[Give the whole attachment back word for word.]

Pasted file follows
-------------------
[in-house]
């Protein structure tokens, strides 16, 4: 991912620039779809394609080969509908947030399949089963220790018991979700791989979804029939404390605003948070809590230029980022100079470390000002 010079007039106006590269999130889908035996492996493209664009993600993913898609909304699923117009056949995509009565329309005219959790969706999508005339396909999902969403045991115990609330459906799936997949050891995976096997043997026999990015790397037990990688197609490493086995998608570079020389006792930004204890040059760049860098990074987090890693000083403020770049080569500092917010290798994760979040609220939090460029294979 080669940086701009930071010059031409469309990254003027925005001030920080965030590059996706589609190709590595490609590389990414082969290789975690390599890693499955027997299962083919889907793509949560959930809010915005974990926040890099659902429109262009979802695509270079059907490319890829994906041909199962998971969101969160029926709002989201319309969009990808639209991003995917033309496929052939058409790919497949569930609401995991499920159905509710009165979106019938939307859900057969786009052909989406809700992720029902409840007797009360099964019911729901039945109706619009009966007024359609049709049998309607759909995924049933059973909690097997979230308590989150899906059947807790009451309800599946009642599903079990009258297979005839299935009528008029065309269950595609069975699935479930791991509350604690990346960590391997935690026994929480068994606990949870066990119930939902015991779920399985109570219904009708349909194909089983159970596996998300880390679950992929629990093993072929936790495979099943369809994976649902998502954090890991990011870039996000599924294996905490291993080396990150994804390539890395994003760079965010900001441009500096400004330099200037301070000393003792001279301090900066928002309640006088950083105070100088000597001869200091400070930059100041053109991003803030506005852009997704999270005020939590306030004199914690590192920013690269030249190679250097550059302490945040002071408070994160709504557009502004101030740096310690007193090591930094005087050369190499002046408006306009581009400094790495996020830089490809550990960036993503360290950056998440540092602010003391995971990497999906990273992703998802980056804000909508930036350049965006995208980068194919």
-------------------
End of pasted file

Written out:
[in-house]
């Protein structure tokens, strides 16, 4: 991912620039779809394609080969509908947030399949089963220790018991979700791989979804029939404390605003948070809590230029980022100079470390000002 010079007039106006590269999130889908035996492996493209664009993600993913898609909304699923117009056949995509009565329309005219959790969706999508005339396909999902969403045991115990609330459906799936997949050891995976096997043997026999990015790397037990990688197609490493086995998608570079020389006792930004204890040059760049860098990074987090890693000083403020770049080569500092917010290798994760979040609220939090460029294979 080669940086701009930071010059031409469309990254003027925005001030920080965030590059996706589609190709590595490609590389990414082969290789975690390599890693499955027997299962083919889907793509949560959930809010915005974990926040890099659902429109262009979802695509270079059907490319890829994906041909199962998971969101969160029926709002989201319309969009990808639209991003995917033309496929052939058409790919497949569930609401995991499920159905509710009165979106019938939307859900057969786009052909989406809700992720029902409840007797009360099964019911729901039945109706619009009966007024359609049709049998309607759909995924049933059973909690097997979230308590989150899906059947807790009451309800599946009642599903079990009258297979005839299935009528008029065309269950595609069975699935479930791991509350604690990346960590391997935690026994929480068994606990949870066990119930939902015991779920399985109570219904009708349909194909089983159970596996998300880390679950992929629990093993072929936790495979099943369809994976649902998502954090890991990011870039996000599924294996905490291993080396990150994804390539890395994003760079965010900001441009500096400004330099200037301070000393003792001279301090900066928002309640006088950083105070100088000597001869200091400070930059100041053109991003803030506005852009997704999270005020939590306030004199914690590192920013690269030249190679250097550059302490945040002071408070994160709504557009502004101030740096310690007193090591930094005087050369190499002046408006306009581009400094790495996020830089490809550990960036993503360290950056998440540092602010003391995971990497999906990273992703998802980056804000909508930036350049965006995208980068194919």